Ohio Biographies

Joseph Ashland Baldwin

It is not the wealth that men attain that causes them to be remembered by their fellow travelers upon life'’ journey, but the good deeds which they do, the kindly spirit which they manifest and the honorable principles which they embody in their daily conduct. It was these qualities which have made the memory of Joseph Ashland Baldwin sacred to all with whom he was associated, while his example remains as a potent force for good in the lives of many with whom he came in contact. Cincinnati numbered him among her native sons, his birth having here occurred in June 1848. He was a son of Joseph and Mary Baldwin. The former was born in Branford, Connecticut, in May 1807, and was a son of Mrs. Flora (Woodruff) Baldwin, his father having died before the birth of Joseph Baldwin, so that the ancestral history of the family is lost. After largely devoting his youth to the acquirement of an education Joseph Baldwin learned the carpenter’s trade and eventually became a builder and architect, in which line he won success, leaving many substantial evidences of his skill in workmanship in good buildings of Cincinnati erected at comparatively early period in the development of the city. He continued actively in business up to the time of the Civil War, when he served as one of Cincinnati’s defenders in the approach of the confederate troops in the raid into the north under General Smith.

On the 18th of October 1836, in Cincinnati, Joseph Baldwin, Sr., was married to Miss. Mary Crossman, a daughter of Peter Crossman, of this city, and their children were: Charles Henry, who married Miss. Eleanor Mudd; Mary Louise; Joseph A.; Florence J.; Walter; and Clifford, who wedded Miss. Olive Northup. Joseph Baldwin gave his political support to the Republican Party from the time of its organization until his death. In early life he became a member of the first orthodox Congregational Church at Cincinnati but in 1869 joined the Presbyterian Church of Wyoming, Hamilton County, continuing one of its faithful adherents until called to his final rest.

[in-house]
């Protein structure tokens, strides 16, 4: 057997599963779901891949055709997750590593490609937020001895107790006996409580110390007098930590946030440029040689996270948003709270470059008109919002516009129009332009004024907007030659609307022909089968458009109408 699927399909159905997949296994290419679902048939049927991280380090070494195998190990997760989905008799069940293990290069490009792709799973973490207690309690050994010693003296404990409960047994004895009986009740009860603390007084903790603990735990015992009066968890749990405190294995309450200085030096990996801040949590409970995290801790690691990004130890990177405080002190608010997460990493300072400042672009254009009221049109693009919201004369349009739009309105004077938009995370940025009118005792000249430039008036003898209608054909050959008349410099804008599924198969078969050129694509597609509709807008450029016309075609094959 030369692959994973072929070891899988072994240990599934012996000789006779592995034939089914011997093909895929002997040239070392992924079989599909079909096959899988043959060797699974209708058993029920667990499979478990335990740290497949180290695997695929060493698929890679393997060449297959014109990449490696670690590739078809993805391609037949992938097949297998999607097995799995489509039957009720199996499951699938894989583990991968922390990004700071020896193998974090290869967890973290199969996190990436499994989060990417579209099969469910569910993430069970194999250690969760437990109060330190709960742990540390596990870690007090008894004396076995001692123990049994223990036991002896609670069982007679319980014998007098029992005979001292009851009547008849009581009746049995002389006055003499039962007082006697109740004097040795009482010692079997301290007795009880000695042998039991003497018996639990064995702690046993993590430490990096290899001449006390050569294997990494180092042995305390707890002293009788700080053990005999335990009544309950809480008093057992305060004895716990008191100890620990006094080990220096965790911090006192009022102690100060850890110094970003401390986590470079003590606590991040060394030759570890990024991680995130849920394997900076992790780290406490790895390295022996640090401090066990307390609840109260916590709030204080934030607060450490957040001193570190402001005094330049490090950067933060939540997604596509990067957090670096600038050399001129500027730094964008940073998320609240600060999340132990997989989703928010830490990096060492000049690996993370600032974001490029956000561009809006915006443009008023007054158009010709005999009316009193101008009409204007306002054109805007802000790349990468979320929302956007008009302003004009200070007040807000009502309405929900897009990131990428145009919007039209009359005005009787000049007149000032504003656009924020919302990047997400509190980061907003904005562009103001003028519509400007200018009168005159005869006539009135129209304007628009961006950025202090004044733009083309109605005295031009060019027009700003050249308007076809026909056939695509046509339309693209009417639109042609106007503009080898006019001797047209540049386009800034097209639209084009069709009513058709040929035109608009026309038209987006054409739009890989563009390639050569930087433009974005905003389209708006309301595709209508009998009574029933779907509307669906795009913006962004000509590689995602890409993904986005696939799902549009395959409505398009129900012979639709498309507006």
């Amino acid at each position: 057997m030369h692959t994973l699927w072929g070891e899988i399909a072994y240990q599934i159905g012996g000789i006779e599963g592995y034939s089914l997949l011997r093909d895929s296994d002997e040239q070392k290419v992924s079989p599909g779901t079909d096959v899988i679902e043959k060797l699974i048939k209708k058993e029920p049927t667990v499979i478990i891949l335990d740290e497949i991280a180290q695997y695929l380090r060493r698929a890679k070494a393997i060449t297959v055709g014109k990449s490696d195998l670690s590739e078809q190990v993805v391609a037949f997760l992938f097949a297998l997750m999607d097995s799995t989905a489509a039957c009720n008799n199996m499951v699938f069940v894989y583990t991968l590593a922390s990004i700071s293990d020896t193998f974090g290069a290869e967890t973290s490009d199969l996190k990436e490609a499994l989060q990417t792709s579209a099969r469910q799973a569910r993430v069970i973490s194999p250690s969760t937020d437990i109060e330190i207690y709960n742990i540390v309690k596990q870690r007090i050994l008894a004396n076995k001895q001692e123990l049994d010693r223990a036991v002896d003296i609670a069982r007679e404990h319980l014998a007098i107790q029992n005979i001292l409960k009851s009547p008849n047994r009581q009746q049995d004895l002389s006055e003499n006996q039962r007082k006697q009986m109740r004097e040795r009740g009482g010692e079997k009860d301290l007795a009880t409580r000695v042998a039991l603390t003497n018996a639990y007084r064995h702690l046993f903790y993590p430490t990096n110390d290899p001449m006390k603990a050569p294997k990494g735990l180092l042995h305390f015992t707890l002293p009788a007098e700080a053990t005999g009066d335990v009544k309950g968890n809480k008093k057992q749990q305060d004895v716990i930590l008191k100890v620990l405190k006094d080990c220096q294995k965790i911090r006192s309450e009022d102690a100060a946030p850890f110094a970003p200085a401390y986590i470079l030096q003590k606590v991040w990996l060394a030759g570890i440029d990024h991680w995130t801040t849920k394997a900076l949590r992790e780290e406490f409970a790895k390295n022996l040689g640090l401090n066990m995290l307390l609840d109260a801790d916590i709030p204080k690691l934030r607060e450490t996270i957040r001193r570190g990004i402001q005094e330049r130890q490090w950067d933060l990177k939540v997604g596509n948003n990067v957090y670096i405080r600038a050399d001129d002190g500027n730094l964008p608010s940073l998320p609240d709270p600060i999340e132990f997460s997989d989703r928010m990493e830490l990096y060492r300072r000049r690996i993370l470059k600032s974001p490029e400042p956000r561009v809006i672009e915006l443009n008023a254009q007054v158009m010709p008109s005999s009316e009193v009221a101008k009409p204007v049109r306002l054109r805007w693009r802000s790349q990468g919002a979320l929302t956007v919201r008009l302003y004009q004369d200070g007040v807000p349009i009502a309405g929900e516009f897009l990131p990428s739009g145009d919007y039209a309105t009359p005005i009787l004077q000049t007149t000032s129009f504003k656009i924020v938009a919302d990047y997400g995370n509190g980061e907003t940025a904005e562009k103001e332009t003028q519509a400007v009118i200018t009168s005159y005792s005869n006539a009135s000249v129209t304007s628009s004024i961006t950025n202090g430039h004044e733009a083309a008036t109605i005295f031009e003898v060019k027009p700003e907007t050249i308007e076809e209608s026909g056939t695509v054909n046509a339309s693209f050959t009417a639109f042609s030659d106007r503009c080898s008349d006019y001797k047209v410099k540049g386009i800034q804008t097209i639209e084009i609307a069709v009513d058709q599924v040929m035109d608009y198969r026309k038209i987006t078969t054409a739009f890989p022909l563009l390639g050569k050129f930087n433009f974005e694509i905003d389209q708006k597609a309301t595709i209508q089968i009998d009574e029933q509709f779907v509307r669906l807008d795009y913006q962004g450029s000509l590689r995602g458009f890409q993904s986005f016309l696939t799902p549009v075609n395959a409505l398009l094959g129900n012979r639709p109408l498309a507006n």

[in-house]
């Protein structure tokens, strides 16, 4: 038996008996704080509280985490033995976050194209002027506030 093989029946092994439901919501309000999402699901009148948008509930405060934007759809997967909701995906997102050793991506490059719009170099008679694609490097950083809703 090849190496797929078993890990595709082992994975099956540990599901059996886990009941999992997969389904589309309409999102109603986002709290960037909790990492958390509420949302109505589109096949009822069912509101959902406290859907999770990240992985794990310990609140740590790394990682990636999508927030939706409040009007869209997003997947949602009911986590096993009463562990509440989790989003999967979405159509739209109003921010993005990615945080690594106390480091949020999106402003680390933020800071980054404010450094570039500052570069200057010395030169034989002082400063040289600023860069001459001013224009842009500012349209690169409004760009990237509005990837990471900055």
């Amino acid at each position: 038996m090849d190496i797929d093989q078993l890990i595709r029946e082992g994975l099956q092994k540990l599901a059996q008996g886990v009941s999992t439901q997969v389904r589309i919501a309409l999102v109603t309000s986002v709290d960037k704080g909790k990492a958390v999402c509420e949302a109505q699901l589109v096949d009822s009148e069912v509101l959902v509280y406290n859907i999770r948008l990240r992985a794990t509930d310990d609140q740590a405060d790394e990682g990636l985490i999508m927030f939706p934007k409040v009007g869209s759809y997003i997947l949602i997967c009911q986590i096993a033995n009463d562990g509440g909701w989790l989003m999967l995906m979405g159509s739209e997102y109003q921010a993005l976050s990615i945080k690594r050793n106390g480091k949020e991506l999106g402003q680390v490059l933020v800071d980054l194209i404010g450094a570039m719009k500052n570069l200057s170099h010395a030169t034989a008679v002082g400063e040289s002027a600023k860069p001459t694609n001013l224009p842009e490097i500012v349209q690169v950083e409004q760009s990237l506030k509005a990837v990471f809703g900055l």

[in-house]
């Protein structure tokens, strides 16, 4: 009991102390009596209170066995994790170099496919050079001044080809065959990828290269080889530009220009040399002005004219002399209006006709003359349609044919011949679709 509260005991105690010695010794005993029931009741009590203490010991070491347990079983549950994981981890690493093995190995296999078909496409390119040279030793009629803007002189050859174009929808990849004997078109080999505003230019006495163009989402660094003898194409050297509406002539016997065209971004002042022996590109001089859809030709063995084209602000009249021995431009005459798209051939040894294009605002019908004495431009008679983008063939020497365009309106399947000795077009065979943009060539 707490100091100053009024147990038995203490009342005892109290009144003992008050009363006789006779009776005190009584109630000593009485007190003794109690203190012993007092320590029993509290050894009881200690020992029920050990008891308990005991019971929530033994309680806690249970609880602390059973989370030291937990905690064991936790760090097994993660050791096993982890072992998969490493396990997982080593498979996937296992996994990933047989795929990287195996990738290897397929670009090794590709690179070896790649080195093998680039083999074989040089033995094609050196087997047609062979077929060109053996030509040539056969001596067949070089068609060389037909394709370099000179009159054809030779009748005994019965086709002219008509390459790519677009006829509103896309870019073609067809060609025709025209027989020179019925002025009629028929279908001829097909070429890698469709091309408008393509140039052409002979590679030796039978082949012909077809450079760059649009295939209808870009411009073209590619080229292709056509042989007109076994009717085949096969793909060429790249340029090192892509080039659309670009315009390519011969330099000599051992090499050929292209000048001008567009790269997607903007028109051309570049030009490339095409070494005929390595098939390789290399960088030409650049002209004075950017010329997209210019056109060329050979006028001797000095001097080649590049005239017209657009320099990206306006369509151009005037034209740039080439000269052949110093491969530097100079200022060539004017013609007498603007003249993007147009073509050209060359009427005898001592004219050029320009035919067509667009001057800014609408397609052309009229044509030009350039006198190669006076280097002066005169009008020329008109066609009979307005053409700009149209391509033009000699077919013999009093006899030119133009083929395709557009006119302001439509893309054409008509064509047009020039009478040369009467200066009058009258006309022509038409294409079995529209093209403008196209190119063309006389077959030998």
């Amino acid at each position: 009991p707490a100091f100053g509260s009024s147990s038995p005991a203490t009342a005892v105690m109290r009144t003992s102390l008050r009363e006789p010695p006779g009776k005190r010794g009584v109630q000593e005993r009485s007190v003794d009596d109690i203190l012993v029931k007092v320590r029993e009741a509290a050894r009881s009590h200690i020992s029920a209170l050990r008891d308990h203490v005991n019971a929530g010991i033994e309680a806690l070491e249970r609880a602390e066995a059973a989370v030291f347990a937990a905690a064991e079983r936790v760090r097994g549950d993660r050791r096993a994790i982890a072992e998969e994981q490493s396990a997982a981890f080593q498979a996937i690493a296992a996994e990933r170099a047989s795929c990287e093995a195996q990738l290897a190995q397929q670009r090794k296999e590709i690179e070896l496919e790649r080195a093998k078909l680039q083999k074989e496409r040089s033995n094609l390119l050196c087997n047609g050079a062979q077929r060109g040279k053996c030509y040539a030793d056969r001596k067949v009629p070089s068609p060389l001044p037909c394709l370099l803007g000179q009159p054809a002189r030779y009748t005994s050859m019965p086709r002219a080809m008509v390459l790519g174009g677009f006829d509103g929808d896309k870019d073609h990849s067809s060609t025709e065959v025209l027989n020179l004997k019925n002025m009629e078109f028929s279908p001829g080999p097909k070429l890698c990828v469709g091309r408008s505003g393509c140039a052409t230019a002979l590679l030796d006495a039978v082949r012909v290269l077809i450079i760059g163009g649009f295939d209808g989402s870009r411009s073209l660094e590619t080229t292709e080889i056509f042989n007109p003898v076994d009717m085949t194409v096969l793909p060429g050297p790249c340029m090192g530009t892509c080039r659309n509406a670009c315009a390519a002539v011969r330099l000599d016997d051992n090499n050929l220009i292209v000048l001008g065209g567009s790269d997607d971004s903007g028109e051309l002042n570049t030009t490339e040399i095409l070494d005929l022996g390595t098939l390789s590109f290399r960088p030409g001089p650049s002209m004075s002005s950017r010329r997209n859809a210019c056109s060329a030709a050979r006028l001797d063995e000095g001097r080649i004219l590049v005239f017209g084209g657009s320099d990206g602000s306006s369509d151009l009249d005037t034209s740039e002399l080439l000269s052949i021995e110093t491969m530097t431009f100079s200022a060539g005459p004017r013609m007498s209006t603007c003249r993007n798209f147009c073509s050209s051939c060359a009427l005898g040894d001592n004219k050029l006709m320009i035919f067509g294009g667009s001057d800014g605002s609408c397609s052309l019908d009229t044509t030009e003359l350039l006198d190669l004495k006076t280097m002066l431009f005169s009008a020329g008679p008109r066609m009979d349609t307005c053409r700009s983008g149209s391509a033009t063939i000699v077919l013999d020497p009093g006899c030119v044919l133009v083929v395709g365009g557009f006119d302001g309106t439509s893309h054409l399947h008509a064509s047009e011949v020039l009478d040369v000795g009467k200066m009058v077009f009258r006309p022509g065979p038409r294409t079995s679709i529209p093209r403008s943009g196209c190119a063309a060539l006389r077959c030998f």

Joseph Ashland Baldwin spent his youthful days in Cincinnati, where he attended the Ninth District School and the Fourth Intermediate School. When it became incumbent upon him to enter the business world he took up the profession of bookkeeping which he followed as a life work. He never neglected a duty that devolved upon him in this connection and always had the entire confidence of those whom he represented in a business way, yet never allowed business to interfere with the performance of the higher, holier duties of life in relation to his fellowmen and to his Maker. He long held membership in the Mount Auburn Presbyterian Church and at the time of his death was serving as superintendent of the Sunday school.

On the 16th of September 1875, Mr. Baldwin was united in marriage to Miss. Jessie Rathborne, a daughter of G.L. Rathborne, who was an officer of the English army and became a resident of American in 1854. Mrs. Baldwin always shared with her husband in his good work. They were fully one in their interests in the cause of Christianity and Mrs. Baldwin is now a very active and prominent member of the Young Women’s Christian Association, of which she is serving as president. The death of Mr. Baldwin occurred in 1899, and the community which knew him thereby lost a valued citizen, his church one of its most devoted members and his social acquaintances a faithful friend, but to her with whom he had traveled life’s journey for twenty-three years the loss came with greatest force.


From Cincinnati, The Queen City, Volume III by Rev. Charles Frederic Goss, S. J. Clarke Publishing Co., 1912